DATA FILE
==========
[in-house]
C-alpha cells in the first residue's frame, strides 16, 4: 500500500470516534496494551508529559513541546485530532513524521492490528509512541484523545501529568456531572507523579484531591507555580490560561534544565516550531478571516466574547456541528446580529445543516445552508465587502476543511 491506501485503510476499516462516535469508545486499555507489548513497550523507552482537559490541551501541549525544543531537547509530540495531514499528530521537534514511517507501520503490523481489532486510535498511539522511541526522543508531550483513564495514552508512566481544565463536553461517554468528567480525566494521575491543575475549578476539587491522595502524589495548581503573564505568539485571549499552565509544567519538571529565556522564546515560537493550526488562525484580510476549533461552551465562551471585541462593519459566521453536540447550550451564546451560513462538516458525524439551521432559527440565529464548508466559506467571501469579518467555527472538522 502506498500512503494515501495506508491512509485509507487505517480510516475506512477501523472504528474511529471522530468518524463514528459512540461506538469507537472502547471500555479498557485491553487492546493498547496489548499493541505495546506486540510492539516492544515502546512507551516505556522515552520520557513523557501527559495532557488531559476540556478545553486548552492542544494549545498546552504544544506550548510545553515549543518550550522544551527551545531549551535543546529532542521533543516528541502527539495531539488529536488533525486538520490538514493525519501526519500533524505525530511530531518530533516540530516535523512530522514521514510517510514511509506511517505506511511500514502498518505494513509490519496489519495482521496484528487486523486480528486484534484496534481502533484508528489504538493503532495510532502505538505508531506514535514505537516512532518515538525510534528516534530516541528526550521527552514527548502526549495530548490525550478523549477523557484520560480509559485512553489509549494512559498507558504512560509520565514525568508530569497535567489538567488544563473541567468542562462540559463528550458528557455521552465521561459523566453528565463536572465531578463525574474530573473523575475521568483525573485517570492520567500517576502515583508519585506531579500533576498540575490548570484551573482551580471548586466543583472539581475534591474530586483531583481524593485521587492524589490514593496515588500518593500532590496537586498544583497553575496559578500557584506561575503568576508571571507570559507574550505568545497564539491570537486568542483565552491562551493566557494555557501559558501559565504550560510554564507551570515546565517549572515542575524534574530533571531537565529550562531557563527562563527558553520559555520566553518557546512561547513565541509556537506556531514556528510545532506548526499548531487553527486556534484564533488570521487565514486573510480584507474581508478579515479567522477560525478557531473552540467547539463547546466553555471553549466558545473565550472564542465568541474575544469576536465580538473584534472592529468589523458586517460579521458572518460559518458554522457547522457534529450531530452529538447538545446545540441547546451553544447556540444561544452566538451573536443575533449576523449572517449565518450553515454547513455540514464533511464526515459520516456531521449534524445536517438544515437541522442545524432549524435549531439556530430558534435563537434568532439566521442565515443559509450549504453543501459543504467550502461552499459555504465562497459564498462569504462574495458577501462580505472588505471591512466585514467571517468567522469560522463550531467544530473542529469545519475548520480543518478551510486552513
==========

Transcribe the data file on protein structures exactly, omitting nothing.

[in-house]
C-alpha cells in the first residue's frame, strides 16, 4: 500500500470516534496494551508529559513541546485530532513524521492490528509512541484523545501529568456531572507523579484531591507555580490560561534544565516550531478571516466574547456541528446580529445543516445552508465587502476543511 491506501485503510476499516462516535469508545486499555507489548513497550523507552482537559490541551501541549525544543531537547509530540495531514499528530521537534514511517507501520503490523481489532486510535498511539522511541526522543508531550483513564495514552508512566481544565463536553461517554468528567480525566494521575491543575475549578476539587491522595502524589495548581503573564505568539485571549499552565509544567519538571529565556522564546515560537493550526488562525484580510476549533461552551465562551471585541462593519459566521453536540447550550451564546451560513462538516458525524439551521432559527440565529464548508466559506467571501469579518467555527472538522 502506498500512503494515501495506508491512509485509507487505517480510516475506512477501523472504528474511529471522530468518524463514528459512540461506538469507537472502547471500555479498557485491553487492546493498547496489548499493541505495546506486540510492539516492544515502546512507551516505556522515552520520557513523557501527559495532557488531559476540556478545553486548552492542544494549545498546552504544544506550548510545553515549543518550550522544551527551545531549551535543546529532542521533543516528541502527539495531539488529536488533525486538520490538514493525519501526519500533524505525530511530531518530533516540530516535523512530522514521514510517510514511509506511517505506511511500514502498518505494513509490519496489519495482521496484528487486523486480528486484534484496534481502533484508528489504538493503532495510532502505538505508531506514535514505537516512532518515538525510534528516534530516541528526550521527552514527548502526549495530548490525550478523549477523557484520560480509559485512553489509549494512559498507558504512560509520565514525568508530569497535567489538567488544563473541567468542562462540559463528550458528557455521552465521561459523566453528565463536572465531578463525574474530573473523575475521568483525573485517570492520567500517576502515583508519585506531579500533576498540575490548570484551573482551580471548586466543583472539581475534591474530586483531583481524593485521587492524589490514593496515588500518593500532590496537586498544583497553575496559578500557584506561575503568576508571571507570559507574550505568545497564539491570537486568542483565552491562551493566557494555557501559558501559565504550560510554564507551570515546565517549572515542575524534574530533571531537565529550562531557563527562563527558553520559555520566553518557546512561547513565541509556537506556531514556528510545532506548526499548531487553527486556534484564533488570521487565514486573510480584507474581508478579515479567522477560525478557531473552540467547539463547546466553555471553549466558545473565550472564542465568541474575544469576536465580538473584534472592529468589523458586517460579521458572518460559518458554522457547522457534529450531530452529538447538545446545540441547546451553544447556540444561544452566538451573536443575533449576523449572517449565518450553515454547513455540514464533511464526515459520516456531521449534524445536517438544515437541522442545524432549524435549531439556530430558534435563537434568532439566521442565515443559509450549504453543501459543504467550502461552499459555504465562497459564498462569504462574495458577501462580505472588505471591512466585514467571517468567522469560522463550531467544530473542529469545519475548520480543518478551510486552513